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Plans in works for venues post-2020

The Yomiuri Shimbun

The construction site of Ariake Arena on July 17 in Koto Ward, Tokyo.

The Yomiuri ShimbunTo prevent newly built venues for the 2020 Tokyo Olympics and Paralympics from turning into white elephants after the Games, the Tokyo metropolitan government is already working to select private companies to manage and operate them, it has been learned.

Of the six new athletic facilities being built for the Games, the Tokyo government will select operators for five facilities this month at the earliest and for the remaining one next spring. By allowing private operators to start activities to promote the use of these facilities before the Olympics begin, the Tokyo government hopes they will be fully booked for one year after the Tokyo Games.

“It’s unusual for facility operators to be decided on more than a year in advance,” a senior official of the metropolitan government said.

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  • The Yomiuri Shimbun

    The construction site of the Olympic Aquatics Center on Sept. 5 in Koto Ward, Tokyo.

The six new facilities in Tokyo include the Olympic Aquatics Center for swimming events in Koto Ward; the Sea Forest Waterway for rowing and other events around the central breakwater in Tokyo Bay; and the Canoe Slalom Course in Edogawa Ward.

Ariake Arena, the venue for volleyball and other events in Koto Ward, could be used for various purposes such as concerts. The Tokyo metropolitan government therefore plans to sell the rights to operate the facility to a private entity with relevant expertise. The arena is expected to produce a profit, and Tokyo will select a company to which it will sell the rights as early as next spring.

The remaining five facilities have to be used for their respective sports after the Games. Making a profit is expected to be difficult, for reasons including their focus on respective sports.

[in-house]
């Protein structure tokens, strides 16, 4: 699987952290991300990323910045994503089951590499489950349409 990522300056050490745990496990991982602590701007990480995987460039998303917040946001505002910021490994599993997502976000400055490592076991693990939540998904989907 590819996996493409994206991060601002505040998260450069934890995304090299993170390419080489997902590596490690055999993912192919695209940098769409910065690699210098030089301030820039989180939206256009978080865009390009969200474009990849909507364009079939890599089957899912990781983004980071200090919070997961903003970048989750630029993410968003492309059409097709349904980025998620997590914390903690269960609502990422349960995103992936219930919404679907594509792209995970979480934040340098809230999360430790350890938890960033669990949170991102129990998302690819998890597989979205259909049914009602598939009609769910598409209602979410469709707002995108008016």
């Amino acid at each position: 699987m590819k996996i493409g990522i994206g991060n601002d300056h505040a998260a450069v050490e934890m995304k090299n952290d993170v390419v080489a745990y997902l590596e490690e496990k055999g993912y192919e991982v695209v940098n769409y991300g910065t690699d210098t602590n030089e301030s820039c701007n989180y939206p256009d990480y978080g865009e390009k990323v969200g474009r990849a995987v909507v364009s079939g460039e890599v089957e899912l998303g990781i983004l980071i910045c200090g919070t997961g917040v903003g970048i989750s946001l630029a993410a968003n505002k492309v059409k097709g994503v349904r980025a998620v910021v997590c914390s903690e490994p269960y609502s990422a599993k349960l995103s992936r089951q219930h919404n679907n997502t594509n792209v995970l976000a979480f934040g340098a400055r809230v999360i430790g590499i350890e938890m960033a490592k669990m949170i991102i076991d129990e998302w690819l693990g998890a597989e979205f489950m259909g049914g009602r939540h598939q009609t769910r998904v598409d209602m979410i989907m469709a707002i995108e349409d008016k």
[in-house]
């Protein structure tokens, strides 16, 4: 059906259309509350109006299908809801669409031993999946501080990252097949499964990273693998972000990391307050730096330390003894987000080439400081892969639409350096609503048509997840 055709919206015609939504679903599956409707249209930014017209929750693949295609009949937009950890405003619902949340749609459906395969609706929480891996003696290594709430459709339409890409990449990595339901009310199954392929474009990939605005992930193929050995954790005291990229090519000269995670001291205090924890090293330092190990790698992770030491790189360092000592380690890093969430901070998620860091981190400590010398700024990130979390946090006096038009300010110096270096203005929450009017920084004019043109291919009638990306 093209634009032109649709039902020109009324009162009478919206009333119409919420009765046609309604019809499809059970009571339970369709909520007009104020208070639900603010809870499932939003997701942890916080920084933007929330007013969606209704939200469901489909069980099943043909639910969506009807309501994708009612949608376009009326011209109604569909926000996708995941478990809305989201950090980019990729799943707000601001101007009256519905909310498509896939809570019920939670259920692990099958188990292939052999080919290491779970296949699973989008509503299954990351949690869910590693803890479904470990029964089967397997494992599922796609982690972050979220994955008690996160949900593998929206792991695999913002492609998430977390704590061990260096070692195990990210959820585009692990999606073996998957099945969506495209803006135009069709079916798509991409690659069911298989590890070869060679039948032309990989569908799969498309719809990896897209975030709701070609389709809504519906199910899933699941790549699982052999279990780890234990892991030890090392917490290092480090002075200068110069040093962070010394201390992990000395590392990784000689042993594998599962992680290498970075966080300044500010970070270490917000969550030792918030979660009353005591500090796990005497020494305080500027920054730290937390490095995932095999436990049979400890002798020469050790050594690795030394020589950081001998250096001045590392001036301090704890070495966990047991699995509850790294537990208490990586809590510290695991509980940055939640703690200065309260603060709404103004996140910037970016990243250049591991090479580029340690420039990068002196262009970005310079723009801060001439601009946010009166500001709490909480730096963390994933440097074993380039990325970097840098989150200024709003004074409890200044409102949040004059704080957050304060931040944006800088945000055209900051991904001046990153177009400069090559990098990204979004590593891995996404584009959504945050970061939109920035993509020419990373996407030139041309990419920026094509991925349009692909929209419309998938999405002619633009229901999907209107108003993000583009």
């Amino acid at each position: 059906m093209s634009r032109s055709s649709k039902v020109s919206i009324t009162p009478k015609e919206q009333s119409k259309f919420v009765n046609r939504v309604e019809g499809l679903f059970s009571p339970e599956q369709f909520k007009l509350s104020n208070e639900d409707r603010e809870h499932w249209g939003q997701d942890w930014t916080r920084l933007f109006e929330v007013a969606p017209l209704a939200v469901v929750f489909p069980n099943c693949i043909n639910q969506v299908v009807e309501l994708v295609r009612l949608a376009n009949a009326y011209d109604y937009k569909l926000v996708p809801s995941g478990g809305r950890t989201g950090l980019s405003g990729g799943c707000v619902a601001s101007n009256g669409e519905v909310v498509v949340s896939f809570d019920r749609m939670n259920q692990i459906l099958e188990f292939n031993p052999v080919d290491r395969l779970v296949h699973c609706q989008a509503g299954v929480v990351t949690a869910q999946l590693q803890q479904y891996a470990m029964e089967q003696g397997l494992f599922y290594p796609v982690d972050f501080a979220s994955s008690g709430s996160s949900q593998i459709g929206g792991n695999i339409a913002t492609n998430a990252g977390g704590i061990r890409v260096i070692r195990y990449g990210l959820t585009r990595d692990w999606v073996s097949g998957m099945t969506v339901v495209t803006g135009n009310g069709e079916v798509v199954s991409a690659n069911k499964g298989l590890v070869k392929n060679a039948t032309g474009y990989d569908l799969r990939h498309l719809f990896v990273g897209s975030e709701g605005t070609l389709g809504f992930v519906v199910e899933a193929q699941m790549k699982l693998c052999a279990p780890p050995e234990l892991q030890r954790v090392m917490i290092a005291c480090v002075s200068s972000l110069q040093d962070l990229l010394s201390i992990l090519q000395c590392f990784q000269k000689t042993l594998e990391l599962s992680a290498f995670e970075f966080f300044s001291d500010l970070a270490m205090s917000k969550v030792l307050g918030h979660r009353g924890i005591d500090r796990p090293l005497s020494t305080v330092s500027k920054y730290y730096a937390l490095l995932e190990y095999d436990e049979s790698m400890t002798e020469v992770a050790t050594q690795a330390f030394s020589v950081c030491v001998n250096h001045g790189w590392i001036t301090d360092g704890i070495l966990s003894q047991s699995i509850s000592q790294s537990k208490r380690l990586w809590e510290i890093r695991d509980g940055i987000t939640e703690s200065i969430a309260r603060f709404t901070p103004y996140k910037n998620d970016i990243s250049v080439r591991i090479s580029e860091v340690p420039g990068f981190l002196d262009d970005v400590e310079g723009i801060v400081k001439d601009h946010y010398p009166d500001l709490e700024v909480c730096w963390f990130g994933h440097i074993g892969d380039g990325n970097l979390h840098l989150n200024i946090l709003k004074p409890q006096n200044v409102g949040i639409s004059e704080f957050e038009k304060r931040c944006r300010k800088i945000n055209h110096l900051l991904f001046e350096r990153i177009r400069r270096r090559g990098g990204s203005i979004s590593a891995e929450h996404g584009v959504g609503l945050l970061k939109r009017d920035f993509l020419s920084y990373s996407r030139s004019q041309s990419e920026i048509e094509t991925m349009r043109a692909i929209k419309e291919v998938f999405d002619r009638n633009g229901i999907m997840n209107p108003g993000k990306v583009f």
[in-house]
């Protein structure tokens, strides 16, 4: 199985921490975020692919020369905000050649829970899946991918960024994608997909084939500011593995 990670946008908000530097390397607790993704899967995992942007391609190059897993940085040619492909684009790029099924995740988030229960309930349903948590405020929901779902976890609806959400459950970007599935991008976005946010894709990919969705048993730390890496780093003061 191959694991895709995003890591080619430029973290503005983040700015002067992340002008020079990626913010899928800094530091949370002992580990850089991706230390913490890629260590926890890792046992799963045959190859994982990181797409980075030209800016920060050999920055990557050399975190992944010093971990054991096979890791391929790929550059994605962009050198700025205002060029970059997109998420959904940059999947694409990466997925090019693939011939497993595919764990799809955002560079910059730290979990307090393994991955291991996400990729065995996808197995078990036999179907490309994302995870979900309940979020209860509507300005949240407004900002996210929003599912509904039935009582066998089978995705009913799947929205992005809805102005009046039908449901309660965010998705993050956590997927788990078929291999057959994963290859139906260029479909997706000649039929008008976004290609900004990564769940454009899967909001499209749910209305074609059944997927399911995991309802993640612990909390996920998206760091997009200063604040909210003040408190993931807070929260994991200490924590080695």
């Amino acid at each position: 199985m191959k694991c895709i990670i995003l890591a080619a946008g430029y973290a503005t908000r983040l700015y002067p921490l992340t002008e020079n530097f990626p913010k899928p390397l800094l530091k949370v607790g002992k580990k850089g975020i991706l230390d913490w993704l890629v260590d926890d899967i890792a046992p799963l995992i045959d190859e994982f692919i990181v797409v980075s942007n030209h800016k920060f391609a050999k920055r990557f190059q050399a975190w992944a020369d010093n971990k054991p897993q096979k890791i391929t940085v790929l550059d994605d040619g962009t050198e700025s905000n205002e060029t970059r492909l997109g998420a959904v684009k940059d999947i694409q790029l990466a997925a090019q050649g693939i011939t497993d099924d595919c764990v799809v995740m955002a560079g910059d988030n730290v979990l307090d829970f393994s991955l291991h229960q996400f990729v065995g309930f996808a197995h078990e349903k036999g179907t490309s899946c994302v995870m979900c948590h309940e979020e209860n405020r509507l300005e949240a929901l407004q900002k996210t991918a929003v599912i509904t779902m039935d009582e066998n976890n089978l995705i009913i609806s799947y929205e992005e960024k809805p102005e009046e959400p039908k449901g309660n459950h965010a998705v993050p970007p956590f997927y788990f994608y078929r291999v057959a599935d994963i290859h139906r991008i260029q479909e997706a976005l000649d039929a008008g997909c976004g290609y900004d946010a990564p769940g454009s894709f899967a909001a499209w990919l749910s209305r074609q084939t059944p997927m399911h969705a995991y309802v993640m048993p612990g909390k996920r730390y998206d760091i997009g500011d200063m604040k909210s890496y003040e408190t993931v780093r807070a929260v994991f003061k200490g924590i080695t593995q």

According to estimates by the Tokyo government, the aquatics center will incur a loss of ¥638 million a year, and the waterway will lose ¥158 million a year.

These facilities will be operated under a system in which a private administrator is designated to operate public facilities. Since the Tokyo government will cover the expected losses, operators will be able to concentrate on their efforts to make a profit from these facilities.

However, if operators begin their promotional activities after the Games, the facilities could remain unused for a certain period of time. The Tokyo government therefore plans to choose operators for these facilities before the Games, to allow operators to start their promotional campaigns as early as possible.

Tokyo hopes the operators will be able to attract international competitions and other sports-related events before and during the Games, when Tokyo is receiving global attention.

The Tokyo government aims to obtain permission at the ongoing session of the Tokyo metropolitan assembly and then designate operators for the facilities within this month. “We want to increase revenues as much as possible by offering time and opportunities for operators so that they can make the most of their expertise,” a Tokyo government official said.

London as role model

Some Olympic facilities constructed at huge expense have become white elephants, placing a burden on Olympic host cities. As a result, an increasing number of cities have hesitated to host Olympic Games.

Some athletic facilities used in the 2004 Athens Games, the 2008 Beijing Games and the 2016 Rio de Janeiro Games are no longer being used. London, however, is said to be a good example of post-Olympic use of athletic facilities: It hosted the event in 2012, and made plans before the Games to allow some Olympic venues to be used for concerts and other events.

When officials related to the Tokyo Games visited London, British officials connected with the 2012 Games strongly urged them to work on the post-Olympic use of facilities as soon as possible, according to sources.

Concerning post-Olympic use of venues, the International Olympic Committee sees the issue as an important theme related to the existence of the Olympics.

“Every time we have meetings with IOC officials, we’re asked detailed questions about plans for post-Olympic use of the facilities,” a source involved in the Tokyo Games said. “The IOC highly evaluates our plan to quickly choose operators for Olympic venues after the Games.”Speech

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